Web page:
On The Journey–Aleph

Blessed are those who keep His testimonies,
Who seek Him with the whole heart!

They also do no iniquity;
They walk in His ways.

You have commanded us
To keep Your precepts diligently.

Oh, that my ways were directed
To keep Your statutes!

Then I would not be ashamed,
When I look into all Your commandments.

I will praise You with uprightness of heart,
When I learn Your righteous judgments.

I will keep Your statutes;
Oh, do not forsake me utterly!  Psalm 119:2-8 NKJV

The first three verses of this Psalm are written–seemingly as part of a conversation–to everyone. Notice the point of view–written in third person. We are being reminded that all who keep God’s laws and live according to His Word are blessed (happy); we do nothing that is wrong, but follow The Lord with our whole hearts.

Verse four–speaks directly to God-(second person point of view) acknowledging that the writer knows who has laid the principles by which we are to live out of obedience.

And then verses five through eight--becomes a personal acknowledge of shortcomings and determination to change (written in first person point of view). Basically, what the writer is saying is, “If I was consistent in obeying Your Word, I wouldn’t be ashamed of anything I do. I will praise You with my heart ready to receive from You and learn to do all You have asked me to do. I haven’t obeyed all You want me to do, but I will, so please don’t forsake me!”

If we all faced reality with the sincerity of the writer–acknowledging where we are and how we have fallen short, but willing to hear God and learn so that nothing we did would put us to shame, what a wonderful world this would be.

Unfortunately, there are too many people–functioning in the church–as well as those outside of it–who are not willing to admit they even have any faults or shortcomings. They think they are just fine the way they are and nothing anyone says will convince them otherwise. This is a person who does not have a teachable spirit.

A person with a teachable spirit is always willing to hear–instructions and corrections–without taking offense to what is being said. They understand the only goal is help them become better–not bitter.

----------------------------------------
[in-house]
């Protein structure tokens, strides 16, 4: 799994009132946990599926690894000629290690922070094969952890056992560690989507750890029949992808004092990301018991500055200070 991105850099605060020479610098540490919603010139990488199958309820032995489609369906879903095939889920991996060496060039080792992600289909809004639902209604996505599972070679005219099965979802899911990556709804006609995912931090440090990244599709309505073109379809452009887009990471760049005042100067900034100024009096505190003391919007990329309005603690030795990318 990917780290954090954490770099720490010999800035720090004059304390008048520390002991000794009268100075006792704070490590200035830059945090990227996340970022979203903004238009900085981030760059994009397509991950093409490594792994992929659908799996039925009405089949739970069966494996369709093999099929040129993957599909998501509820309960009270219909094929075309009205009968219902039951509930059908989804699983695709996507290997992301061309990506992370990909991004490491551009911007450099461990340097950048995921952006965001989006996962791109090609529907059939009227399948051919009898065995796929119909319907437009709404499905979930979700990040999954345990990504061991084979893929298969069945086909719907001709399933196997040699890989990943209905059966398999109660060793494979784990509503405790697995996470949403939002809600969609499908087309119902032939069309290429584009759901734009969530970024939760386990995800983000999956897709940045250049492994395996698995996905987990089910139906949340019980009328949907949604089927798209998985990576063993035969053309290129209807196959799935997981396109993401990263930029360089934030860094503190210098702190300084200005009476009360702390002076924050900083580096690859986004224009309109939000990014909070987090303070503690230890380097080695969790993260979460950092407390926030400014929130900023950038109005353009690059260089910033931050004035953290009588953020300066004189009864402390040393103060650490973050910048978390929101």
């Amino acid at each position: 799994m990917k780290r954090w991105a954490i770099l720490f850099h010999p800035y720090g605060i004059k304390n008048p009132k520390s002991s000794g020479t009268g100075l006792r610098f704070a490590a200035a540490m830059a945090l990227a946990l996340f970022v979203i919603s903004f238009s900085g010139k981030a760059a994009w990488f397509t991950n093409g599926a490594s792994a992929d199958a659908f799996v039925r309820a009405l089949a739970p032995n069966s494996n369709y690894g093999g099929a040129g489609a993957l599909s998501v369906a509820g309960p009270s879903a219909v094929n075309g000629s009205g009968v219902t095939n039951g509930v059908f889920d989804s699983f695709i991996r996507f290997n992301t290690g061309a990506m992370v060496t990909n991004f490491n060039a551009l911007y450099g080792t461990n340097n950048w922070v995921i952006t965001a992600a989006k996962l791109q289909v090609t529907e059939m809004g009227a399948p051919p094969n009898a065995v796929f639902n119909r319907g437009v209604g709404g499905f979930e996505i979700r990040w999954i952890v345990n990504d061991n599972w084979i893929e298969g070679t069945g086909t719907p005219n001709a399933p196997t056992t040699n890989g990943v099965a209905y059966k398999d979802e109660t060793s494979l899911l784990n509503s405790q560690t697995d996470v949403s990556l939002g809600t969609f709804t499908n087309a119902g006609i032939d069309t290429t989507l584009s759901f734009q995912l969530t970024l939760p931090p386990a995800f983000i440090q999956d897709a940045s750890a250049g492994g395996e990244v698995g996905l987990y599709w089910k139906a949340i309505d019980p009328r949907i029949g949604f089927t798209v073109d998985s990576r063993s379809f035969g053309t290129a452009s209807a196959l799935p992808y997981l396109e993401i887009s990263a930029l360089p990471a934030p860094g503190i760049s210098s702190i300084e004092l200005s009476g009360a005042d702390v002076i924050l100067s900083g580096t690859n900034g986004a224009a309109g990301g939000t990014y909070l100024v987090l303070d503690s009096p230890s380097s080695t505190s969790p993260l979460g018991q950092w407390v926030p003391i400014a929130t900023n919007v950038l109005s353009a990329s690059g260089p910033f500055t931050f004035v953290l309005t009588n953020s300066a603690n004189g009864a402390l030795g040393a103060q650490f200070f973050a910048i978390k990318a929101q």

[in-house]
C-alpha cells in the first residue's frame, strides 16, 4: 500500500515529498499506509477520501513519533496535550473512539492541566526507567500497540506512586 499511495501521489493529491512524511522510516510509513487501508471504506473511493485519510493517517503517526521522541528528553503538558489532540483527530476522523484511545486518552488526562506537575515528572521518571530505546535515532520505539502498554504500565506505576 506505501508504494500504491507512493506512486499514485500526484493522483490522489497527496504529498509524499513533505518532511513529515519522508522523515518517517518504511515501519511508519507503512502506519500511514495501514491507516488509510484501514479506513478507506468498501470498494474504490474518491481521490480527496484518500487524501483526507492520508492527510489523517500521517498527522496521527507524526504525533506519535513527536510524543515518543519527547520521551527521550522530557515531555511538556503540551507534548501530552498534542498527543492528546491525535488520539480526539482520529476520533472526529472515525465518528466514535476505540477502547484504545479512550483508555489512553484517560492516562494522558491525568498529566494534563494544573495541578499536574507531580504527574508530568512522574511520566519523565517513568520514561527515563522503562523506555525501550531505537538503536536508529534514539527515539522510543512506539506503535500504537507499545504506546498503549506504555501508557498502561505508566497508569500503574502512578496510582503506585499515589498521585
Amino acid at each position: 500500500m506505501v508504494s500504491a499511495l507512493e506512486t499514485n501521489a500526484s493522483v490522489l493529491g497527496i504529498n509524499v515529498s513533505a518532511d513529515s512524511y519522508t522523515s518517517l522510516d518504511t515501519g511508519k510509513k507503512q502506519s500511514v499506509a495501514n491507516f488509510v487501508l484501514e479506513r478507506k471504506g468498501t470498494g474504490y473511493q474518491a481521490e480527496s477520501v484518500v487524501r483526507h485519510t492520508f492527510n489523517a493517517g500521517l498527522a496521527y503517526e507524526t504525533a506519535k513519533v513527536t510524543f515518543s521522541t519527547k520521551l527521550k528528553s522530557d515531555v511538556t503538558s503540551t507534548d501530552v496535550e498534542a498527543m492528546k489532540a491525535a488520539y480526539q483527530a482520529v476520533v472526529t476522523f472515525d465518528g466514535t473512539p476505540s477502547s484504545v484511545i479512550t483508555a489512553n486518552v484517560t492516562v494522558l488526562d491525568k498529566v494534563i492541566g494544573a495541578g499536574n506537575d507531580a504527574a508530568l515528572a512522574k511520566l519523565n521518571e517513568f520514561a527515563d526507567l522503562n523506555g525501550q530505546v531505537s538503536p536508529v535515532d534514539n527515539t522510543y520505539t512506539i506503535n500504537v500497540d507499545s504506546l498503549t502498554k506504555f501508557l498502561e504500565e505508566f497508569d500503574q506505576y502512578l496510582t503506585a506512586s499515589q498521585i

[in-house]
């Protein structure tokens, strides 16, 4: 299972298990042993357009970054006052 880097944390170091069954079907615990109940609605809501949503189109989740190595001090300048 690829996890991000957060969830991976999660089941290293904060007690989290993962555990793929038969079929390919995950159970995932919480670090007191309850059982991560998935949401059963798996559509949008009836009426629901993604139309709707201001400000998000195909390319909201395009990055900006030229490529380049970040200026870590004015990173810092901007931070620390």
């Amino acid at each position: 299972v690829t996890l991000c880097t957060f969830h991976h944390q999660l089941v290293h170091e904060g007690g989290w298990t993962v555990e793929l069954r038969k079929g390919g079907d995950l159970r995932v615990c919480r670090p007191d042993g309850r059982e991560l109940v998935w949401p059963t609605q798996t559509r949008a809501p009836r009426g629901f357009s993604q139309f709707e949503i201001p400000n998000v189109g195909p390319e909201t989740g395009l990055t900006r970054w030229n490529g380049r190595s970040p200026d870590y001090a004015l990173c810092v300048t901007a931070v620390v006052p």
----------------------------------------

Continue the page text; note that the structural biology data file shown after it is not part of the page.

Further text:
The purpose of The Word–is help us become better –not bitter–as we continue our journey in life. We need to know how to interact with others appropriately, but we also need to know how to correct wrongs when see them and if we can’t do it, we should direct the situation to the party who can. The Word should be our authority in life and within The Word, we are admonished to obey authority–those given positions of authority and decision-making. If we are not happy with the authority exercised by man, then we should follow the appropriate protocols to make our dissension clear and public so changes–if necessary–can be made.

Whenever we do things to circumvent authority without following protocols established to maintain order, we do ourselves a disservice and we dishonor God. If we cannot respect authority, we certainly cannot expect others to respect us in a position of authority.

Before we can lead anyone, anywhere, we must know how to follow and then demonstrate ability to lead–as a facilitator–not a dictator.

When we learn to do things God’s way, we prohibit (close the door) the opportunity for friction and chaos and if there is no chaos (no drama), then we can indeed be happy because we are walking under the authority of God’s Word.

Thinking back to twelve step programs, it would appear that this segment of scripture was used as a foundational principle–first acknowledge–truthfully–where we are and what we have done to sabotage happiness and order in our lives. Until we acknowledge where we are–no one else can help us move forward and benefit from all God wants for us.